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How to Use Cruise Control

Stephen Rampur Aug 25, 2020
Cruise control is a very important feature to be considered if you are on a long drive on the highway. This Story sheds light on using cruise control effectively.
The automobile industry keeps on inventing different systems in order to provide comfort and safety to drivers. While driving on a long stretch of a highway for hours, it is quite possible that your legs, because of the efforts of maintaining continuous pressure on the gas pedal, may start to pain.
In order to prevent this problem, cars manufactured today are incorporated with an amazing technology known as 'cruise control'.

What is Cruise Control?

Cruise control is an impressive technology that gives a driver the freedom to drive the car at a steady speed, without the need of having to keep continuous pressure on the gas pedal. The technology is also referred to as speed control, autocruise and by various other names given by car brands. When the driver needs the car to move at a constant speed, he takes the car to a speed he wants to set, and engages the cruise control function.
The system can be controlled with buttons. This is when the system takes over the throttle control, resulting in the speed being constant. After the cruise control has maintained the speed, the driver will not have to keep the gas pedal pressed. This is mostly done when the person needs to drive on a straight long highway for a while. Remember that this will not work if the speed you are driving at is below 25 mph.

Using Cruise Control

This mainly depends on the type of system and controls that are available, as different brands may support different ways of operation. Typically, the related controls are placed on the left side of the steering wheel. Here we are going to take a system into consideration which incorporates On/Off, Set, and Resume buttons.
Cruise control on a long highway stretch is only a matter of commanding the system by pressing buttons. Before activating this, you will have to drive the car at a speed that you intend to set for the drive and system to maintain. Once you reach the desired speed, press the 'On' button and then the 'Set' button. By doing so, the car will automatically maintain the specific speed.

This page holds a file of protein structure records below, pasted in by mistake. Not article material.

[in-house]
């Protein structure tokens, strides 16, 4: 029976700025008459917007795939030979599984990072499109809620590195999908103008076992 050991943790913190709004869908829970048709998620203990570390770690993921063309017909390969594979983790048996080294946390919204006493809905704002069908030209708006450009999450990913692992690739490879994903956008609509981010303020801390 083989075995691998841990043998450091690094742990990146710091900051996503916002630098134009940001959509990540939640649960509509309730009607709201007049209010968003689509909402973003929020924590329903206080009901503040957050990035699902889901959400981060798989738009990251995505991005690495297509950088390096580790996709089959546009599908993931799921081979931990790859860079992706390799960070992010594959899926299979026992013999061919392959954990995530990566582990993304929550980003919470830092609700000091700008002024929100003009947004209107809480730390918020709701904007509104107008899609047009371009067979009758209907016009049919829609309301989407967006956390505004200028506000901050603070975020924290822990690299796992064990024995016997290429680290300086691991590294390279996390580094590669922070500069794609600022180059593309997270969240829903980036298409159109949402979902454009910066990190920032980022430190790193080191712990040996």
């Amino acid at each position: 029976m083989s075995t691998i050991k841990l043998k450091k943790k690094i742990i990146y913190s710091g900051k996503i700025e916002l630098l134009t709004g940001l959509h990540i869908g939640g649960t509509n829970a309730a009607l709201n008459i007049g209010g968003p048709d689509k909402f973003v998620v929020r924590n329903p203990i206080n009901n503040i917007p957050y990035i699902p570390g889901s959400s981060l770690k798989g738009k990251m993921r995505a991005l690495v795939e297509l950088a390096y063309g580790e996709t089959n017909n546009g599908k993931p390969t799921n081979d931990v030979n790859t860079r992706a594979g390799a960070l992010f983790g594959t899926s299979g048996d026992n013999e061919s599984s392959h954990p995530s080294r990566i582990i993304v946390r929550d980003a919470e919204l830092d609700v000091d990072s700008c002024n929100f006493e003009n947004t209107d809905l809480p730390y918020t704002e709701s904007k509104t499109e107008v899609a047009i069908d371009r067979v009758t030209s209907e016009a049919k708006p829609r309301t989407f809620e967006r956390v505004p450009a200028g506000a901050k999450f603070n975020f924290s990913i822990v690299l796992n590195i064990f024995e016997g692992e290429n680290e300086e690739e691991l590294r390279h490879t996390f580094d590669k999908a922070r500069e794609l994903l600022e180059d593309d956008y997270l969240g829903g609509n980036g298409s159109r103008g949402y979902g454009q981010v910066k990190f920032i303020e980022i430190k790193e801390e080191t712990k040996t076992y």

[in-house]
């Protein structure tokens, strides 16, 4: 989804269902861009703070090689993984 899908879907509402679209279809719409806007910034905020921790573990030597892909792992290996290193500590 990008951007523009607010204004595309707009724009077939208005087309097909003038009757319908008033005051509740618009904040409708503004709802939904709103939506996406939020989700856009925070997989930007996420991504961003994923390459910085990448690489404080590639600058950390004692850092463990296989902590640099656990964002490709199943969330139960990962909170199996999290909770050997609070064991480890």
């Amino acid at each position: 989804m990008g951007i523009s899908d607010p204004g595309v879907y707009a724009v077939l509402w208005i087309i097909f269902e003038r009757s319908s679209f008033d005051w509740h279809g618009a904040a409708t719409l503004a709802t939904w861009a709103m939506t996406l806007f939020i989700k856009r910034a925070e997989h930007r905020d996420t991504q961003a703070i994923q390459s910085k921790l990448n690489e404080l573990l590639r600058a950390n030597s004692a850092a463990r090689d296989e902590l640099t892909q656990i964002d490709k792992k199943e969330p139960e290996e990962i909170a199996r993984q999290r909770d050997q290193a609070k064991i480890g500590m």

If you want to deactivate cruise control, you just have to press on the brakes lightly, or the clutch in some cars. Some car models even have an additional 'Cancel' button to deactivate. If you want to return to the set speed again, say after negotiating a sharp bend or a traffic signal, simply press the 'Resume' button.
While in this mode, if you want to increase the speed, you will have to keep the Resume button pressed until you reach the speed you want. If you want to increase the speed gradually, keep pressing and releasing the Resume button for short durations, which will increase the speed by the rate of every mile each time you do so.
For reducing speed in this mode, simple use the 'Set' button in the same manner instead of 'Resume'. In need of sudden acceleration such as when overtaking, simply press on the gas and complete the task manually. After the pedal is released, the cruise control will take over. If you want to turn off cruise control totally, simply press the 'Off' button, and the vehicle is yours to handle. This will wipe out the memory of the set speeds previously used.
To use cruise control, remember that you need to press 'On' and then 'Set' in succession. If you press the 'On' button long before deciding to use cruise control, you may accidentally hit the 'Set' button. This may result in confusion, you losing traction and a mishap. Therefore, it is suggested to press the 'On' button just before using the 'Set' button. Remember that this feature is supposed to be used only on straight highways, where there is no need to change speed frequently.

When Setting Cruise Control is Inappropriate

Cruise control is not suitable for driving on roads with lots of turns, inclines, and declines. This is due to frequent braking needed, which may deactivate the system very often. This is also a reason why the system is not suitable in heavy or city traffic.
Since the vehicle speed is controlled by the computer, driving on snowy and slippery roads is not a good idea, as it may lead to slippage and traction loss. Improper use of this technology may lead to problems. Some companies have advanced systems which contribute to a safer drive.

Advanced Cruise Control Systems

Adaptive Cruise Control (ACC), also referred to as Autonomous Cruise Control System, uses advanced technologies to operate automatic braking and acceleration while in this mode. It mainly uses a laser or radar-guided system that detects the distance of the vehicle ahead and prepares for braking, and accelerates when a clear lane is detected.
Few such technologies are:
  • Intelligent Cruise Control - Nissan
  • Active Cruise Control - BMW
  • Distronic Plus - Mercedes-Benz
  • Smart Cruise Control - Hyundai
  • Dynamic Radar Cruise Control - Lexus
Cruise control is just one technology implemented in cars produced today. There are many other safety technologies that work in coordination with cruise control. Using this system properly provides you with convenience and also low fuel costs on long drives. A majority of top-end luxury cars and SUVs have this feature as a standard.